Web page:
OPM Disability Retirement for Federal & Postal Workers: Worlds Apart

It is a phrase which is oft-used to describe the distance still to be traversed when negotiations break down; but more generally, it reveals the differences between people, ideas, countries and cultures.  There are, indeed, many different worlds — of countries; societies; of the internal “world” by which we live — our thoughts, cares, conceptual lives and pondering narratives.

So long as the inner world by which we operate is consistent with the “objective” reality of the Kantian “noumenal” universe, we are deemed sane and left alone.  It is when the distance between the objective world and our own world of thoughts becomes too disjointed, overly separated and — worlds apart — that we are deemed insane or otherwise disconnected from reality.  The key is to maintain a semblance of worlds knit closely together, lest becoming worlds apart leads to falling apart.

That is what filing for Federal/Postal Disability Retirement is all about — of keeping one’s universe from becoming worlds apart, or from falling apart.  Medical conditions separate one’s private world of pain, suffering, depression, anxiety, etc., from the “world” of one’s Federal or Postal job. Federal Disability Retirement is that bridge between Federal or Postal employment and termination from that world because of a medical condition.

Contact an OPM Disability Attorney who specializes in Federal Disability Retirement Law, lest your application for Federal Disability Retirement is denied and remains worlds apart from a successful Federal Disability Retirement filing.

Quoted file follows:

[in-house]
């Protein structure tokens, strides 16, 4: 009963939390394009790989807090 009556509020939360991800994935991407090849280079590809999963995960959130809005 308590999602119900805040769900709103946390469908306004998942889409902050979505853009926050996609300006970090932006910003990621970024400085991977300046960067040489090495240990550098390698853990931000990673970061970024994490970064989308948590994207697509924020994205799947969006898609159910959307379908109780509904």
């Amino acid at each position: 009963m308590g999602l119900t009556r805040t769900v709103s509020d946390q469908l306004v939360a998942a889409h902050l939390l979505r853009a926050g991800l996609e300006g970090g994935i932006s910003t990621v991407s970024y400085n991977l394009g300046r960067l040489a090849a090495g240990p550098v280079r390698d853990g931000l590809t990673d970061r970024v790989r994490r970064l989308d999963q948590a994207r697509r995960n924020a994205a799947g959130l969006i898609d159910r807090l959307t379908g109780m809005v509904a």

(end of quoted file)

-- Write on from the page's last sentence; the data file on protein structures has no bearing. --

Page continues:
Sincerely,

Robert R. McGill, Esquire

 

Federal & Postal Disability Retirement: Saying Something

The phrase can mean many things, depending upon the context within which it is being used.  Perhaps a person inadvertently says something profound or useful; someone else, within earshot, might comment that what that person said “is saying something” — meaning thereby that something unique and substantive had been expressed.  Or, perhaps there is a heartfelt exchange between two young people, and a silence suddenly looms over the conversation; perhaps it is an embarrassing moment, or a critical juncture in the conversation where something needs to be said — a commitment, perhaps, or an assurance, and one of them says to the other emphatically, “Say something!

It is, in the end, the “something” which is the operative word in the phrase, is it not?  The “saying” of it matters, but it is the “something” which makes or breaks the saying of it.  It often parallels the other phrase — “Do something” — where, similarly, the “something” matters greatly, but it is the “doing” of that something that people entreat each other about.

For Federal employees and U.S. Postal Service workers who are beset with a medical condition that requires the proper preparation, formulation and filing of an effective Federal Disability Retirement application under FERS, always remember that “how” something is “said” — as in a medical report or in the Applicant’s Statement of Disability (SF 3112A) is just as important as the “doing” of it — i.e., of filing the Federal Disability Retirement application.  The “something” that is said on SF 3112A must be substantive, concise and clear, and not just a bunch of “nothings” that may disappoint someone in a lover’s quarrel.

Consult with an attorney who specializes in Federal Disability Retirement Law in order to make sure that the “something” that is being said will make a difference.

Sincerely,

Robert R. McGill, Esquire

 

FERS Disability Retirement from OPM: Worries

We all have them.  For some, they become so overwhelming as to destroy a life, prevent a career, block any advancement and contain any progress.  It is the capacity of human beings to project into the future, to expect events yet to happen and to become anxious about circumstances beyond one’s control.  It is what makes human beings unique.